Allowing someone to be heard is a powerful way to heal, no matter what state they currently find themselves in. We think, assume, and believe something is wrong with us when in fact, we are simply not living a life that is authentic to us or focused on our needs and wind up sick, depressed, anxious, and confused. In fact, health and healing come much faster when someone actually has a skilled professional to listen and support their decisions for wellness. I know all too well the mounting frustration of waiting hours to see a doctor who spends maybe four minutes with you, and it’s mostly looking at your labs and not at you as a human being. I believe most of the work I do allows my clients to be heard, seen, and valued. When our needs are known and met, we flourish, thrive, and feel alive. Coaching through the BolsterUp Method allows for true expression of what is most important to each person by uncovering their unique strengths and talents, providing sound scientific models for change, growth, and communication that impacts their overall well-being. The work I am doing allows for the full expression of the human experience with the guidance and tools that create lasting health and happiness.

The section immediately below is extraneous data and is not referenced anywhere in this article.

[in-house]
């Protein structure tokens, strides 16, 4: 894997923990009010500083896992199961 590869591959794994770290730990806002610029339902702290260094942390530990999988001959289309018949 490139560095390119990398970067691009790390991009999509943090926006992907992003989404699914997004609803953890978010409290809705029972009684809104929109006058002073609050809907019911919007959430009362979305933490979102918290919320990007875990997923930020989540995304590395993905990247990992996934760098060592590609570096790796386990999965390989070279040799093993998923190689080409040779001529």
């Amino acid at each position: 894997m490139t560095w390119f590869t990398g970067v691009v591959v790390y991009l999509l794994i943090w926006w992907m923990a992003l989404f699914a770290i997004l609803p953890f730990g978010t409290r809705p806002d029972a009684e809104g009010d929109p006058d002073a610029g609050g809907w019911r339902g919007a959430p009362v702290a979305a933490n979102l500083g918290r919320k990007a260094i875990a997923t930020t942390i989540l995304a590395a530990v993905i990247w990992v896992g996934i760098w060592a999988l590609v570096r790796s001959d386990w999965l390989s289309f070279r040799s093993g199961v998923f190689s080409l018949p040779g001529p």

Can you share your top five “lifestyle tweaks” that you believe will help support people’s journey towards better wellbeing? Please give an example or story for each.

There are many things we can do, participate in and practice to improve our well-being. My top five starts with how we think. When I was a young mother, I took my toddler with me to an important business meeting. I was already a bit nervous but was assured he was welcomed. While engaged in the meeting, my little darling (in eyesight of us just a few feet away) was flipping a water jug valve up and down. Before we knew it, the floor was flooded, and I was mortified. My business partner didn’t miss a beat and reassured me that all was well, but that the floor needed to be cleaned up, anyway. We got some towels and mopped up the water. My thinking was focused on “disaster,” her thinking was focused on “make the most of it.” That was a huge lesson for me. My son was being curious; nobody was harmed or did anything wrong, I just needed to adjust my thinking about the situation.